Chick & Hiromi "Duet"
February 5th 2009 by Andrew Lienhard

I thought my stereo had gone wonky. One of the speakers quietly hissed while the other trumpeted a piano intro-cadenza. As I futzed with the balance knob, a different piano began playing from the idle speaker. Problem solved: this CD is a true stereo split, with each pianist panned to their own channel. A rarity, but then it makes sense too. If you have two great musicians going head-to-head the separation helps to discern who's doing what. Indeed they sound so similar at times that I found myself back at the balance knob panning the solos. That's all it took to solve the mystery too.

Put simply, no one plays quite like Chick Corea. His flawless sense of time provides the first bit of key forensic evidence. Then you have the mannerisms and embellishments, which while easily imitated, remain unmistakable when coming from the source. This Corea-ness is most apparent on his blazing solo intro to "Humpty Dumpty" (more on that shortly).

[spoiler alert: it's Corea in the left channel]

With ears properly calibrated for the session, one becomes aware that it's Corea at the wheel with an excited Hiromi buzzing around him in perfect synchronicity. She has all the technique in the world and is clearly a student of his legacy. It's also clear that she has perfect pitch, which makes the interplay all the more fun.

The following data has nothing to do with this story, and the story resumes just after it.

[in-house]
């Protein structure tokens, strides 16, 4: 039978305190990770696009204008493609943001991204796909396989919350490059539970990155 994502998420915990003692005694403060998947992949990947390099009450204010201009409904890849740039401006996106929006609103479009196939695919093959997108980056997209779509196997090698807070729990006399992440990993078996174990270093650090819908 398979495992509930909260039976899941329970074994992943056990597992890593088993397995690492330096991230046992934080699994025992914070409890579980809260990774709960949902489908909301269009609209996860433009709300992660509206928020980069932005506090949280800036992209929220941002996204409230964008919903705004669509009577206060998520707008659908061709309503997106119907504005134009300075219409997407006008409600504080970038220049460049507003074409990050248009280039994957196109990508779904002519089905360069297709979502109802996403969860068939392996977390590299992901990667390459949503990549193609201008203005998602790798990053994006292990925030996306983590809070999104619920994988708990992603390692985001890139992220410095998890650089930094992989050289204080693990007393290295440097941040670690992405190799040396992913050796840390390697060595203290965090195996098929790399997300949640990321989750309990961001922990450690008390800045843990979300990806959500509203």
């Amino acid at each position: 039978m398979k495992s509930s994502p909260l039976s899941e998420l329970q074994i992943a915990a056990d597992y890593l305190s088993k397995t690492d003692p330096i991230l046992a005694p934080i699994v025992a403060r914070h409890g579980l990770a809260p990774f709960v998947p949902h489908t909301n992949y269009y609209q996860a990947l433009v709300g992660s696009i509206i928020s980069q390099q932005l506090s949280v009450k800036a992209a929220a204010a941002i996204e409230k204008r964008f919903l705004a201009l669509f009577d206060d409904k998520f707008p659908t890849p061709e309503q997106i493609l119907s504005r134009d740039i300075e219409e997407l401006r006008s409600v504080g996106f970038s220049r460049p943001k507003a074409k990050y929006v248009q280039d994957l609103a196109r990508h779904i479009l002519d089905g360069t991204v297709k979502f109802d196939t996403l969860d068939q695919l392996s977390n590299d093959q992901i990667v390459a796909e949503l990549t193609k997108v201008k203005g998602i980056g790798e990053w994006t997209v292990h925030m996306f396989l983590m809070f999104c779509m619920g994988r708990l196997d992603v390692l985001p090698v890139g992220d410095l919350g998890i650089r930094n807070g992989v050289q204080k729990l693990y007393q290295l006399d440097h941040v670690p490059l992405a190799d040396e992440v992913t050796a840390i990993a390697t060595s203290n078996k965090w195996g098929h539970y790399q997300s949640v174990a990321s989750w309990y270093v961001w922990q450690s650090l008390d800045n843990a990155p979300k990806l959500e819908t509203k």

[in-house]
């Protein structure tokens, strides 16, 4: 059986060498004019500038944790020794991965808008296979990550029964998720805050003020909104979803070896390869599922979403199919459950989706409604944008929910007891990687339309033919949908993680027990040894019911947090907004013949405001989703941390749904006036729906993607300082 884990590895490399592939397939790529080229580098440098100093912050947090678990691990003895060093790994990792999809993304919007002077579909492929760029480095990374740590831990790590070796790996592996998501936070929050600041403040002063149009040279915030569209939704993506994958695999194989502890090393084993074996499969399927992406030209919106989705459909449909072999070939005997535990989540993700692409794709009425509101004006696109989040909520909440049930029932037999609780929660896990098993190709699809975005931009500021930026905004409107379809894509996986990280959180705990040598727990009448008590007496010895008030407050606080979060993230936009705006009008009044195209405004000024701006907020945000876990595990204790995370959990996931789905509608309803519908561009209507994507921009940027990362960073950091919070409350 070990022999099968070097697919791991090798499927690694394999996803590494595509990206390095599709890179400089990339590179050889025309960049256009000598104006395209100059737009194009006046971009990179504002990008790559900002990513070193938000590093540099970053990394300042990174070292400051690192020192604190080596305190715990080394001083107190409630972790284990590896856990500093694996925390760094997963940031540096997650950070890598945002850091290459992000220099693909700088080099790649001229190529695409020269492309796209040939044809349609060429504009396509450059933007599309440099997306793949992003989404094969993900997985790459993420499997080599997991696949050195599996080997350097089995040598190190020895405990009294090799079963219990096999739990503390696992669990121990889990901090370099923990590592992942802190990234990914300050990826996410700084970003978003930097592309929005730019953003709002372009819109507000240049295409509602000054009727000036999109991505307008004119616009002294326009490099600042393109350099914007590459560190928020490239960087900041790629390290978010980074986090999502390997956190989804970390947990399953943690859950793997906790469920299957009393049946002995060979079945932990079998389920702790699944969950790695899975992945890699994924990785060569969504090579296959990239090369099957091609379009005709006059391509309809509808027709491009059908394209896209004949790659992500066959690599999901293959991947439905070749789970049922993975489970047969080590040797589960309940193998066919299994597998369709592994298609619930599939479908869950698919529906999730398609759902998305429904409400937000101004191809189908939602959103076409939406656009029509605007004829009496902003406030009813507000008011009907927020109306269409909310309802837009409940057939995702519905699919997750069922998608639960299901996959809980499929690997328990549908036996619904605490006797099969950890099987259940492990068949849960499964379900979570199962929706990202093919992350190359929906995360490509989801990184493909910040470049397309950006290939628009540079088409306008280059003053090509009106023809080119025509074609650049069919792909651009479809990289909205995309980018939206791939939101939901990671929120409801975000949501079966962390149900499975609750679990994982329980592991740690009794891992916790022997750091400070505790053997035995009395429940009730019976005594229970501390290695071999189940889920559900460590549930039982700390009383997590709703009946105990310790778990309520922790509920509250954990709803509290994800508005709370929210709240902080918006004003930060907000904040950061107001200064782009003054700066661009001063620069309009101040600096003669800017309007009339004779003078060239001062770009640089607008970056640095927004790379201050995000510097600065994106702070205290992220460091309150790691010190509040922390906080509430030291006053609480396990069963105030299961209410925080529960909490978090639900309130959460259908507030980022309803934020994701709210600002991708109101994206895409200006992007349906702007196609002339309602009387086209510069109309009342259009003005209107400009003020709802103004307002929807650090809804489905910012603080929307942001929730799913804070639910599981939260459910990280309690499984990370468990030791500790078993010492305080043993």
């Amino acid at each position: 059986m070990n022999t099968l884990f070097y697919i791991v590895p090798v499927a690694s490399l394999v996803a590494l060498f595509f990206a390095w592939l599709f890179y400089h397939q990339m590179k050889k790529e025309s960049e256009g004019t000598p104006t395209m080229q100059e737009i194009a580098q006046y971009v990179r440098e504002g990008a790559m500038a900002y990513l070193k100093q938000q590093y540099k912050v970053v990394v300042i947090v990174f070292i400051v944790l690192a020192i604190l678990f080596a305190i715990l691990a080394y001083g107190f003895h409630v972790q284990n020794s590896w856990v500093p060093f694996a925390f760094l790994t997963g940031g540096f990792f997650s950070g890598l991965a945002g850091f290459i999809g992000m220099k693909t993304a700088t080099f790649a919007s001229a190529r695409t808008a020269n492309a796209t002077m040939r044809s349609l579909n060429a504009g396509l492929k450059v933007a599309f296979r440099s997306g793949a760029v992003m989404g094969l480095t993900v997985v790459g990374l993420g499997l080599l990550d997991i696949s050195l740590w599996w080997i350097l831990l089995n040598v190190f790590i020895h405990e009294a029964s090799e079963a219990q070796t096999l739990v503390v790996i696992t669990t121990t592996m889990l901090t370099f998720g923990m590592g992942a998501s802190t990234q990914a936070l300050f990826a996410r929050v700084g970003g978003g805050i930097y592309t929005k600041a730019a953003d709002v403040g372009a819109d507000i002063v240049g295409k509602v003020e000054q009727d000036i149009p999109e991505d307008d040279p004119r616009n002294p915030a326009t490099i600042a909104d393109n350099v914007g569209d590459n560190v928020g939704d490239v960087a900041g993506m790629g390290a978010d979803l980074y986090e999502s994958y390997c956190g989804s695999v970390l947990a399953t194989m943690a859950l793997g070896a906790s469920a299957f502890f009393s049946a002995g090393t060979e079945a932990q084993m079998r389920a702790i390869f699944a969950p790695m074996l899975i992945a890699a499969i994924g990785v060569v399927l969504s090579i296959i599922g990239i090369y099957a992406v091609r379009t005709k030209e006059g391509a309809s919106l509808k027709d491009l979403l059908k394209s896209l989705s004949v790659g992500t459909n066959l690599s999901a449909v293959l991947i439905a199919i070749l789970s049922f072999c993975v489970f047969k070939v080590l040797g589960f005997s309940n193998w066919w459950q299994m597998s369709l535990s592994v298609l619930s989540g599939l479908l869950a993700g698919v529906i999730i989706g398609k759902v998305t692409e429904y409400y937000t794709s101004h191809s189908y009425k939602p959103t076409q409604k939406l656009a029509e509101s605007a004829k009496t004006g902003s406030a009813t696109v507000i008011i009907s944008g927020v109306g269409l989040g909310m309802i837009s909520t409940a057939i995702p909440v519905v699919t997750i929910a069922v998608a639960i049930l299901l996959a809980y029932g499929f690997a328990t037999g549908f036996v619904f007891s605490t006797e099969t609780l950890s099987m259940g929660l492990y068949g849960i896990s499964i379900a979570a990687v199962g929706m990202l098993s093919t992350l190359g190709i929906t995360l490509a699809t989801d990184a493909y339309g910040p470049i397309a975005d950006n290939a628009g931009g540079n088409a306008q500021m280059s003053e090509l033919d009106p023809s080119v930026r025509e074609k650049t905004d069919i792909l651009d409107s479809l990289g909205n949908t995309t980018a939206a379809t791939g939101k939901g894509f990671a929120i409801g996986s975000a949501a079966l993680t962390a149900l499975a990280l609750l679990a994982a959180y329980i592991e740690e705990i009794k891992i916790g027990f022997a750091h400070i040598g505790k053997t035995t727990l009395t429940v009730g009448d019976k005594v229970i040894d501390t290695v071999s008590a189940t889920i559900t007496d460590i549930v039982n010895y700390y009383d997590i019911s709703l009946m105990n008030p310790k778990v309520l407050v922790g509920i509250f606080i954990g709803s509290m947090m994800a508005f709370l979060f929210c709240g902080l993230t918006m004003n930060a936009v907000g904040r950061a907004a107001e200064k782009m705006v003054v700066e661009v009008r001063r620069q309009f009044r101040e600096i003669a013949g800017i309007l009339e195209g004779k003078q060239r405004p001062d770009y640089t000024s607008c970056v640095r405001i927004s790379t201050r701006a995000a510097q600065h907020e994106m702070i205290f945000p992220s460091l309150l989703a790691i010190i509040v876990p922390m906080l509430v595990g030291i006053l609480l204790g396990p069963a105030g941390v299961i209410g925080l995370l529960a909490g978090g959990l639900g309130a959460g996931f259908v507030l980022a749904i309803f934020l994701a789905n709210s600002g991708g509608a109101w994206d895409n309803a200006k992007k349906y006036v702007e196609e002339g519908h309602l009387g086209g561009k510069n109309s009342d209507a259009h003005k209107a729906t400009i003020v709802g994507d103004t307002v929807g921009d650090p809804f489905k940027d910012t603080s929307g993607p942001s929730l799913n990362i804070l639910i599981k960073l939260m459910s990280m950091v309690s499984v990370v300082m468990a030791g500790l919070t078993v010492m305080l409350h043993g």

This double-live CD from a Tokyo Blue Note club date runs through the obvious repertoire of chestnuts like "Spain" and "Windows" with interesting versions of "Fool on the Hill" and "How Insensitive". I confess a bit of ear fatigue after listening to the entire two hours of music. In smaller doses though "Duet" has many phenomenal moments of disarmingly flashy piano playing. Hiromi's original composition "Old Castle, by the River, in the Middle of a Forest" (I suppose this reveals her prog rock roots?) gives a much needed contrast to an otherwise blistering session. Her other contribution "Place To Be" does the same thing. I was pleasantly surprised to discover her fine writing abilities in addition the monstrous piano talent on which she has become famous.

"Duet" does not rise to the same stature as his legendary duet concerts with Herbie Hancock 30 years earlier, but it certainly provides a welcome addition to the many 'young lion meets master' releases put out over the years. It also serves as an intriguing invitation to a great new artist in Hiromi, for those previously unfamiliar with her abilities. Finally, "Humpty Dumpty" is a mind-bender. Check out this CD just to hear it.

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Rating: ***
: Concord Jazz
Release Date: February 3rd, 2009

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